2. i remember being gobsmacked with the old tyranasaurus rex tech demo on the original playstation.

    • I remember that! Made me hope for a new primal rage game!

  3. Lots and lots of rumours and hopes. I think a touchable controller would work, maybe on the handle part of the controller, where you grip?

    Whatever happens, Sony need to bring out something solid, with lots of great games at launch, otherwise people wont buy it. I know I wont. KZ4 has to look amazing for me to buy the next game personally, I thought KZ3 was shockingly bad.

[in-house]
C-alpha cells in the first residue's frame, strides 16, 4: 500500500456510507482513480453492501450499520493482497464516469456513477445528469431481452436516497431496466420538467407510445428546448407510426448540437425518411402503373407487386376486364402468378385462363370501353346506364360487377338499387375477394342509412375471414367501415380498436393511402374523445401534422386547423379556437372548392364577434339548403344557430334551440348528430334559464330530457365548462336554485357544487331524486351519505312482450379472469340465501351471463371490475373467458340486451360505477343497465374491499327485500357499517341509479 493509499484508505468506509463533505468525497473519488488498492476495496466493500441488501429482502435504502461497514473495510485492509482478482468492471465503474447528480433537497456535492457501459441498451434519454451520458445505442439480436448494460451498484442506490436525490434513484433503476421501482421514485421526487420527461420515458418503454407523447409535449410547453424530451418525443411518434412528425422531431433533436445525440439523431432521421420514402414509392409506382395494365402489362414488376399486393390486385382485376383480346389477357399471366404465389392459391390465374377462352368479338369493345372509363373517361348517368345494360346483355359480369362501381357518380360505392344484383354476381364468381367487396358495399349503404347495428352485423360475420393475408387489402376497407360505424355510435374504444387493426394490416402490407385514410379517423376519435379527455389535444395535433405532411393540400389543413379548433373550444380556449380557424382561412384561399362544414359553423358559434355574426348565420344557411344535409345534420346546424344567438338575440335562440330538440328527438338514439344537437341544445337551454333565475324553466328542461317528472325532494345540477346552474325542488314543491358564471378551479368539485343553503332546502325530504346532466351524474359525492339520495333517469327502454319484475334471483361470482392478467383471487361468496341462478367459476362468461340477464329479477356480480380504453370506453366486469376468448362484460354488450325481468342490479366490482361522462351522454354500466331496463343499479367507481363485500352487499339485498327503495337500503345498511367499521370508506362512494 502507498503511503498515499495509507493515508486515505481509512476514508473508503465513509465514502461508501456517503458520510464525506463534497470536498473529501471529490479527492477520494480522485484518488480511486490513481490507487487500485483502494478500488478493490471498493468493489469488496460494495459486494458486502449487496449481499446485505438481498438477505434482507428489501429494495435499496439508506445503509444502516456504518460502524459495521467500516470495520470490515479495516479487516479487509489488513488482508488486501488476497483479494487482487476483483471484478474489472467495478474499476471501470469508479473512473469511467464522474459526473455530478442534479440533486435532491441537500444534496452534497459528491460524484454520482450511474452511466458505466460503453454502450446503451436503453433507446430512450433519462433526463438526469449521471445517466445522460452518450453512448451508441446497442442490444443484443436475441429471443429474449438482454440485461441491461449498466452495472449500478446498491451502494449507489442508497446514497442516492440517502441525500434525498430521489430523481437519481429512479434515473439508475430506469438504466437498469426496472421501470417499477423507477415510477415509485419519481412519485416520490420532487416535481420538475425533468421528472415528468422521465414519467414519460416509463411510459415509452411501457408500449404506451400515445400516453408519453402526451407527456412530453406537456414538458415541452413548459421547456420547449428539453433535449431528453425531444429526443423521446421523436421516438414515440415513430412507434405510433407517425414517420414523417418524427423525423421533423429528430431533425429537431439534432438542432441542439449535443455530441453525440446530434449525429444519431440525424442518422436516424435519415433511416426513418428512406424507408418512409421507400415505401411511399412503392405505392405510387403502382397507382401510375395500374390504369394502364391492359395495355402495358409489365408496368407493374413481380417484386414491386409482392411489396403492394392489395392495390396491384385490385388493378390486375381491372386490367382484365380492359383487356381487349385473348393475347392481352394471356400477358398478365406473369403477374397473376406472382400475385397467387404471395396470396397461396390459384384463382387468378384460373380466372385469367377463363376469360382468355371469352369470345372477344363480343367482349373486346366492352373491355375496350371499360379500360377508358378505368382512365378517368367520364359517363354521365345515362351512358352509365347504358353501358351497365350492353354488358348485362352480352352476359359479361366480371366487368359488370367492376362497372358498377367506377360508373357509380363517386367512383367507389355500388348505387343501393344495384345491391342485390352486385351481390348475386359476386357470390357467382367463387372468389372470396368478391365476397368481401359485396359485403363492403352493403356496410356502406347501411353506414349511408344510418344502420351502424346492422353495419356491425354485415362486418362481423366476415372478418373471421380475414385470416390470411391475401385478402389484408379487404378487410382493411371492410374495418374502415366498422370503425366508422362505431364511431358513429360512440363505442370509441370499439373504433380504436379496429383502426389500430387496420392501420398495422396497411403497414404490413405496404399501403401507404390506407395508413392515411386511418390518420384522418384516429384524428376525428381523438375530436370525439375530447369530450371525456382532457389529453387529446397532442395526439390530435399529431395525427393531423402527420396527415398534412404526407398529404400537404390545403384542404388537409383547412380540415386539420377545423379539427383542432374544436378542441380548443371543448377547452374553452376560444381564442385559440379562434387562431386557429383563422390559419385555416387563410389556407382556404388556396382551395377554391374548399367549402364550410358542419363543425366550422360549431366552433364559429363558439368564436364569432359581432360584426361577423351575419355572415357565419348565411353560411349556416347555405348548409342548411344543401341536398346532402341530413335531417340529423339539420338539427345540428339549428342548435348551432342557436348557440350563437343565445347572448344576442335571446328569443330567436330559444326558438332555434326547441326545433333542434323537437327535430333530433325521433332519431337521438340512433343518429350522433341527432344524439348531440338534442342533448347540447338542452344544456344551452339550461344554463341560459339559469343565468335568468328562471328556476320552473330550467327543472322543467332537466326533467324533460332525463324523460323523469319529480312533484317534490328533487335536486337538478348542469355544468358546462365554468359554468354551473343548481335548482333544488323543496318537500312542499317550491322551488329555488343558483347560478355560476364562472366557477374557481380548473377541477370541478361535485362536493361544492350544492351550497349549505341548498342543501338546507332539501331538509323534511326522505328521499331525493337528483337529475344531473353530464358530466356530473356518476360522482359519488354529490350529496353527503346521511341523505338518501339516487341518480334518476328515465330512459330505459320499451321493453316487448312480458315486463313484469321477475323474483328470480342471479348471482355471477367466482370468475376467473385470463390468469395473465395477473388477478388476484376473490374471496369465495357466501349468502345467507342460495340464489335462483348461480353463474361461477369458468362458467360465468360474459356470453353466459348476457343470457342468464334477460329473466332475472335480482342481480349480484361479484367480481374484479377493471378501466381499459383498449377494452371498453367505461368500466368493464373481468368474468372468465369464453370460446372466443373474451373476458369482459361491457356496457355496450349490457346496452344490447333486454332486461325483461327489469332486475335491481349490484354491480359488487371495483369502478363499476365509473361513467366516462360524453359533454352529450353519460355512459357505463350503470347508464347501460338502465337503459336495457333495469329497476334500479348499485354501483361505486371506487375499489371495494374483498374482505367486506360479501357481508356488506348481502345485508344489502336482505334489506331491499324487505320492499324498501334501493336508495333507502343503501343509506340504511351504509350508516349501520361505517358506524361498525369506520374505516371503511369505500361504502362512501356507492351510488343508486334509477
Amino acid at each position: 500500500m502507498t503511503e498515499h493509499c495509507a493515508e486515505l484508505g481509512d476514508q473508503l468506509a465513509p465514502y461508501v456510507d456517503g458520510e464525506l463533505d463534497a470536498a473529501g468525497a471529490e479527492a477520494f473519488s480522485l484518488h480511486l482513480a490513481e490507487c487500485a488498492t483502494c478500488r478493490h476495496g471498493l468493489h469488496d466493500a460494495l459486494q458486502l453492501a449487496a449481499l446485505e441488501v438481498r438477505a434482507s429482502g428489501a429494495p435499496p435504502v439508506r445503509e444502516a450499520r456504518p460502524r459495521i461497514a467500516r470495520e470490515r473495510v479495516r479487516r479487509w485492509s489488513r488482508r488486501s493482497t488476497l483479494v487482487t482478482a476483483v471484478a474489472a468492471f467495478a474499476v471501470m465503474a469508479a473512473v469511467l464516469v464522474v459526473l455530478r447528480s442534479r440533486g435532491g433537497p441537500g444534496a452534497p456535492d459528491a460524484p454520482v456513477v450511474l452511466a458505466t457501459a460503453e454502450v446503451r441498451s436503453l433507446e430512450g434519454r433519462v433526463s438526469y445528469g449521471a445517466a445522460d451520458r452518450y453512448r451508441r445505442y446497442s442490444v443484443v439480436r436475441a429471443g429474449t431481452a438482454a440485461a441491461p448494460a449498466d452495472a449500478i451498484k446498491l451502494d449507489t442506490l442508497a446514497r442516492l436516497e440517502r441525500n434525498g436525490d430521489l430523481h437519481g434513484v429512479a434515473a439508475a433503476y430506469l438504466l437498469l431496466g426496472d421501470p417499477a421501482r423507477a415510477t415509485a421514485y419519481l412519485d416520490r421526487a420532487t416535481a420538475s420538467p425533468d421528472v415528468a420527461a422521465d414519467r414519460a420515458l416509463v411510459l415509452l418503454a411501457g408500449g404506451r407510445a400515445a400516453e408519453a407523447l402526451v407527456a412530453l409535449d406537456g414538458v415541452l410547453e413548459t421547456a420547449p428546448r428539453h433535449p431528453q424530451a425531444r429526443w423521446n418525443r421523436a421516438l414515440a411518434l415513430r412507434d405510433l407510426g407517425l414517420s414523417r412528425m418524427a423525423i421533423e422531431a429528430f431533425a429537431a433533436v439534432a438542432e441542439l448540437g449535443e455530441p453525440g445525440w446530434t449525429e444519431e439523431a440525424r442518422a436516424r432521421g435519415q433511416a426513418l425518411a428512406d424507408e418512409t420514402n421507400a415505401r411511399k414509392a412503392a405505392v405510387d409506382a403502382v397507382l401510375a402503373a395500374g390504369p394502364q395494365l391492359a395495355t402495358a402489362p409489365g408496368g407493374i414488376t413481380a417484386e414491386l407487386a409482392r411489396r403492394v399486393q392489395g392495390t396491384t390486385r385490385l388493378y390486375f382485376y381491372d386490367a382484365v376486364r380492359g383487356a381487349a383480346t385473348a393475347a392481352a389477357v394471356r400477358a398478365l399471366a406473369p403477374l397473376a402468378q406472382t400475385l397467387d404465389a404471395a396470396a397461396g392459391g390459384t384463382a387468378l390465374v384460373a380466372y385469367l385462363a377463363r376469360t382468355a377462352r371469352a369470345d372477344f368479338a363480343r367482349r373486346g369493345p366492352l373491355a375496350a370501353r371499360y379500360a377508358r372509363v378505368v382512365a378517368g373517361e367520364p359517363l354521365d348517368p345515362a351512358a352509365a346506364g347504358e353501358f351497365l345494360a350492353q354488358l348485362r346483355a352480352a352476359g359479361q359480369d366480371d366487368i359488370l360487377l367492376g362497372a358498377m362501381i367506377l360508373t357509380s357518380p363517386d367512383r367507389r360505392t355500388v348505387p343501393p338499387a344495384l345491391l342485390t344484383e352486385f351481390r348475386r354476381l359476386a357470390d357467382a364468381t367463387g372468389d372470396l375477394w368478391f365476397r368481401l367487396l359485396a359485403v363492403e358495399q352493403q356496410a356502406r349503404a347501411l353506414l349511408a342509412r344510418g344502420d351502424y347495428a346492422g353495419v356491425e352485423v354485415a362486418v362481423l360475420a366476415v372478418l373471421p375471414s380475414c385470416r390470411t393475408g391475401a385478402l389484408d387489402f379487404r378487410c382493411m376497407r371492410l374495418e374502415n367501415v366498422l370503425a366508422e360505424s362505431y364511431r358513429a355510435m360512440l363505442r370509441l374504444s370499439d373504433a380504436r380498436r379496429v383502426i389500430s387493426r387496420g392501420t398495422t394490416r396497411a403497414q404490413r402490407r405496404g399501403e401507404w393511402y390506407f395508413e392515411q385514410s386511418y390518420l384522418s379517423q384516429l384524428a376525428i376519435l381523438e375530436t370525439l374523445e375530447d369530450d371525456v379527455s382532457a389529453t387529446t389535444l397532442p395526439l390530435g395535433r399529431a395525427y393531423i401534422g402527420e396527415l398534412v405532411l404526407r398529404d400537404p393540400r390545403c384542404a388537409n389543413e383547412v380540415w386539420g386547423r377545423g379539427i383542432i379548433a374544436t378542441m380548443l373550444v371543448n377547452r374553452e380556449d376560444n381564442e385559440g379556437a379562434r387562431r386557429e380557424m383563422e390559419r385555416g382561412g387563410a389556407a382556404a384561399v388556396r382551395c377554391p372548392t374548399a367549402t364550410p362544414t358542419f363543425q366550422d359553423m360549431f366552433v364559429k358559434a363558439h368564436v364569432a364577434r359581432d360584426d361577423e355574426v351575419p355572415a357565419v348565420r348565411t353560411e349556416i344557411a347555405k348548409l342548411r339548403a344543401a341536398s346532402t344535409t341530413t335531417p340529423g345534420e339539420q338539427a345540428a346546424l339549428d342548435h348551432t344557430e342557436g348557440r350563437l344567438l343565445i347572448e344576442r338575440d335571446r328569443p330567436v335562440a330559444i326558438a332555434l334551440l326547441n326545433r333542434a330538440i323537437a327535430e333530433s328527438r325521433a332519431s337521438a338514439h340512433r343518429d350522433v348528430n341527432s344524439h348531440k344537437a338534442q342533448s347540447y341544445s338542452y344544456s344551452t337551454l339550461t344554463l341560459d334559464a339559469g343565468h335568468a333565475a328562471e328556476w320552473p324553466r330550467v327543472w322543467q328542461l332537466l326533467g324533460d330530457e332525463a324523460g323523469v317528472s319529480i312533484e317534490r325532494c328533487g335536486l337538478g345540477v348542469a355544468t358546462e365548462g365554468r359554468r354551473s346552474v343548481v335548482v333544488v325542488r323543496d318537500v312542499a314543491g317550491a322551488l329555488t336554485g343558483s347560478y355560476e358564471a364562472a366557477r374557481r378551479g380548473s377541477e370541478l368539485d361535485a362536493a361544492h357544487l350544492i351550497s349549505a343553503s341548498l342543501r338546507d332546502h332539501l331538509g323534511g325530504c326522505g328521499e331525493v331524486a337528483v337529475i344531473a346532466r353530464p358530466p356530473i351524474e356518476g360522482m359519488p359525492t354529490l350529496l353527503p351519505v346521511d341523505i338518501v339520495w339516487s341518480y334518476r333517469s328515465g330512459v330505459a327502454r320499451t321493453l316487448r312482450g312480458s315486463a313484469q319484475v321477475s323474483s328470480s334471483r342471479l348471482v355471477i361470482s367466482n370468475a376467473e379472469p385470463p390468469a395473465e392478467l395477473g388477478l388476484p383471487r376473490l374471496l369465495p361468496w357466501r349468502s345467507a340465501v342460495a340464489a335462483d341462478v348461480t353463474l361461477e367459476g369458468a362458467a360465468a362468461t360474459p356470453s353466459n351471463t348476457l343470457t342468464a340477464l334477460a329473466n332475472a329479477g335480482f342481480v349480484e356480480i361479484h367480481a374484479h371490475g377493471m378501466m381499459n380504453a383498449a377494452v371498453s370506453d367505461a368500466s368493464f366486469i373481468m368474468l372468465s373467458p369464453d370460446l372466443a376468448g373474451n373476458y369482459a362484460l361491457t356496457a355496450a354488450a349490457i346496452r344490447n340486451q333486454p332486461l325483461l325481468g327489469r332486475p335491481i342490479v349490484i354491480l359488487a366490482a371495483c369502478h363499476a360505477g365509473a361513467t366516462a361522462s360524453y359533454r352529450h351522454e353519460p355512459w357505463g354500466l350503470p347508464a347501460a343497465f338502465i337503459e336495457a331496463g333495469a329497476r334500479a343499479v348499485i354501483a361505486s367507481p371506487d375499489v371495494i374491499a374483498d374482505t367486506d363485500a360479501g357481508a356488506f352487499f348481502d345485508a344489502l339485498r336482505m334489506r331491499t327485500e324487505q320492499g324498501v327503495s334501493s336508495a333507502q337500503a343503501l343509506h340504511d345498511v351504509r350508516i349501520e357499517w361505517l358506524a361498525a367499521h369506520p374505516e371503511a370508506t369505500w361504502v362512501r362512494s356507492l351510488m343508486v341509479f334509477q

4. I think they should avoid trying to cram too many gimmicks into it, just because they can. After all, how many top quality move games are there?

    • The thick layer of dust on my Move controller will attest that there are zero great Move games.

      • Same here, except I don’t even know where it is!

  5. Announce a PS4 with a new Uncharted, GT, Killzone, Motorstorm, Jak & Daxter, a few new IP and some classic IP and I think most would be happy. No need to cram extra tech in. A standard controller is fine, work on the other tech and release it when its ready.

    The early adopters want games not gimmicks. They come later when the console needs some new life and ideas.

    • tech has to be in day one, or it won’t work. if the new controller doesn’t have Move built in, Move will never gain traction.

      it will.